Thoughts on Law and Life

The Official Blog of Astrab Legal Services LLC

Why Do Folks Dislike Lawyers? Part Two of Four

In yesterday’s (1/12/09) blog I broached the subject that lawyers are perceived as being too expensive and attempted to offer tips for dispelling that myth and establishing value with clients. Today I will address the next big complaint against our profession – We don’t return phone calls.

This is the 21st Century folks! We live in a fast-paced society that craves instant and fast communication. From instant messages to texting to the wide availability of cell phone technology, people expect to be able to have near-instant contact with not only friends and family, but also with their professional advisors. Gone are the days of un-checkable analog answering machines and written message slips. As attorneys it is critical that we recognize this fact and adapt to the expectation of rapid response in the modern world.

If an attorney expects to be viewed as a trusted advisor, then he or she must take the steps necessary to build trust. First and foremost is the ability to communicate. When a client calls the office, the phone should be answered quickly and professionally. If the attorney is not present, then there should be a receptionist or voice-mail system available to communicate the unavailability. If a written message is taken, there should be an office system in place to send a text message, e-mail or voice message to the attorney to inform them of the message. I believe that the text message is the best way to go – these can be received at any time (even in court, but be careful!) and provide near-instant access to the message. If voice-mail is in use, then the attorney should check the system every half hour in order to avoid missing a time-critical message. I would discourage e-mail due to the potential lag in receipt.

Regardless of the method of message receipt, the call should be returned immediately or on the same business day, depending on the urgency. At no time should a message go unanswered for more than 24 hours. As I stated in an earlier post, this sounds like Business 101, but there is a definite disconnect at some point in the process that needs to be addressed.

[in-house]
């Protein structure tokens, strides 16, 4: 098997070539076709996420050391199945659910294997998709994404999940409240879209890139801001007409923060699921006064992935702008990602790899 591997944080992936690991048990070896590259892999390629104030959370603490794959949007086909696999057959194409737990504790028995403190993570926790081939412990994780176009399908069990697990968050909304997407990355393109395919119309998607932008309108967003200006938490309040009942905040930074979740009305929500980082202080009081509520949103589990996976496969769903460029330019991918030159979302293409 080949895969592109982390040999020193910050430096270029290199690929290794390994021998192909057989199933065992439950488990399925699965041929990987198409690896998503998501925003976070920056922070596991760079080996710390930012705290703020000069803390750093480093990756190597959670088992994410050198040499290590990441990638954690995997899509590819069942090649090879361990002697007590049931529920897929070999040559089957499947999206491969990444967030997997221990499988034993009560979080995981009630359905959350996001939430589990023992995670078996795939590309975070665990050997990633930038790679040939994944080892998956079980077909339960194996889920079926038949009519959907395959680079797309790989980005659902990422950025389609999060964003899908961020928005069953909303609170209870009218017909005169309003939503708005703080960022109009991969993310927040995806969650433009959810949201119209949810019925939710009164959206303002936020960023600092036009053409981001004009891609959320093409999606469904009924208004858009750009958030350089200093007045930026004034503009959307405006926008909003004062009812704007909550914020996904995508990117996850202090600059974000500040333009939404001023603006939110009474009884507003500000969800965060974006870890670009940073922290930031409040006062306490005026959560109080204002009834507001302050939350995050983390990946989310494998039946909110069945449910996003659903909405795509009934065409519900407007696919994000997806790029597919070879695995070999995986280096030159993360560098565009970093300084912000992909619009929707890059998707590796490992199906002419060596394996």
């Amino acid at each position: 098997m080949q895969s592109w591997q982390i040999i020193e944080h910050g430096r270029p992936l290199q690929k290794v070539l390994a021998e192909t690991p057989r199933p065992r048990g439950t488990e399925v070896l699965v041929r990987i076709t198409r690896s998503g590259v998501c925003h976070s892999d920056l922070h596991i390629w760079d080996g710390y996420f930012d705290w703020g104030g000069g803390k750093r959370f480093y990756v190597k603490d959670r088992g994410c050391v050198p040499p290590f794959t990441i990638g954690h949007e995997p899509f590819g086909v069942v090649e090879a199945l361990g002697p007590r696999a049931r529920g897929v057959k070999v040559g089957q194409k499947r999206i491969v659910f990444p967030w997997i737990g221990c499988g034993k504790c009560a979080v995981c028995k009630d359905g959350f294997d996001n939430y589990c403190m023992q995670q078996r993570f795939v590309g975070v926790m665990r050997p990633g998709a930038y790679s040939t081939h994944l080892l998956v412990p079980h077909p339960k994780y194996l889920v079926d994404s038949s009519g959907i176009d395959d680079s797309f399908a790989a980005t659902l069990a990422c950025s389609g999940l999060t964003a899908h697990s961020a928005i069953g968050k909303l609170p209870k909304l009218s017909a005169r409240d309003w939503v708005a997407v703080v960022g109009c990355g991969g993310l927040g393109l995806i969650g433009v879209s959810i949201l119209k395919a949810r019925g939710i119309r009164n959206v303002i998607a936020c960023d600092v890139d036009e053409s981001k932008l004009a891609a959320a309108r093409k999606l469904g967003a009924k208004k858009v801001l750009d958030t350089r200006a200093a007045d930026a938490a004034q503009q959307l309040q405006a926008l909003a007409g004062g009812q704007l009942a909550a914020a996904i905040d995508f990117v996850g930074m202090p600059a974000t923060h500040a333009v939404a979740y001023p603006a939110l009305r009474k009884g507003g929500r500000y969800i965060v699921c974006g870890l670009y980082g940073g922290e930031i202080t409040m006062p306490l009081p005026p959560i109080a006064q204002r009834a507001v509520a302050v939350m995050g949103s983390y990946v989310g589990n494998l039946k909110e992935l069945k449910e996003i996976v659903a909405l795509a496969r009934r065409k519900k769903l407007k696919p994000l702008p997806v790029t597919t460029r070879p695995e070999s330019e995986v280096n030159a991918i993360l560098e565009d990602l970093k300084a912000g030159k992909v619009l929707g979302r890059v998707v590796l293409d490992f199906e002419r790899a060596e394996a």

Why are we as attorneys in business? The answer is simple – we are in business to keep our present clients and to obtain new clients. Without clients we cannot practice law. Failure to promptly return a phone call creates a few impressions that could lead to client retention issues:

  • The attorney is too busy to handle my case
  • I am not an important enough client to the attorney
  • If my attorney cannot return my phone calls in a timely manner, how do they handle other time management issues, such as filing deadlines and case preparation?

Each of these impressions could very well lead not only to losing that client to a more professional attorney but also to losing potential referrals from existing clients. Who wants to refer business to someone who does not know how to communicate?

I could write for hours on subjects such as this, but I don’t want to tire your eyes. The bottom line is that attorneys need to see themselves as advisors and advisors are always available to their clients. If we want to have long-term clients then we need to treat them with respect. Not returning a phone call promptly is not only unprofessional, but disrespectful as well. If any attorneys out there would like to schedule a one-on-one consultation to help you improve in the areas of sales and marketing, please do not hesitate to contact me at (216) 577-0013. If any non-lawyers want an attorney who understands that they are important, please contact me as well for a consultation of your legal issues!

Michael K. Astrab is the principal attorney for Astrab Legal Services LLC, a general practice law firm located in Cleveland, Ohio. He may be reached at (216) 577-0013 or via e-mail at astrablegal@sbcglobal.net. This blog is designed for informational purposes only and does not constitute legal advice.

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January 13, 2009 - Posted by | Law, Legal, Life | ,

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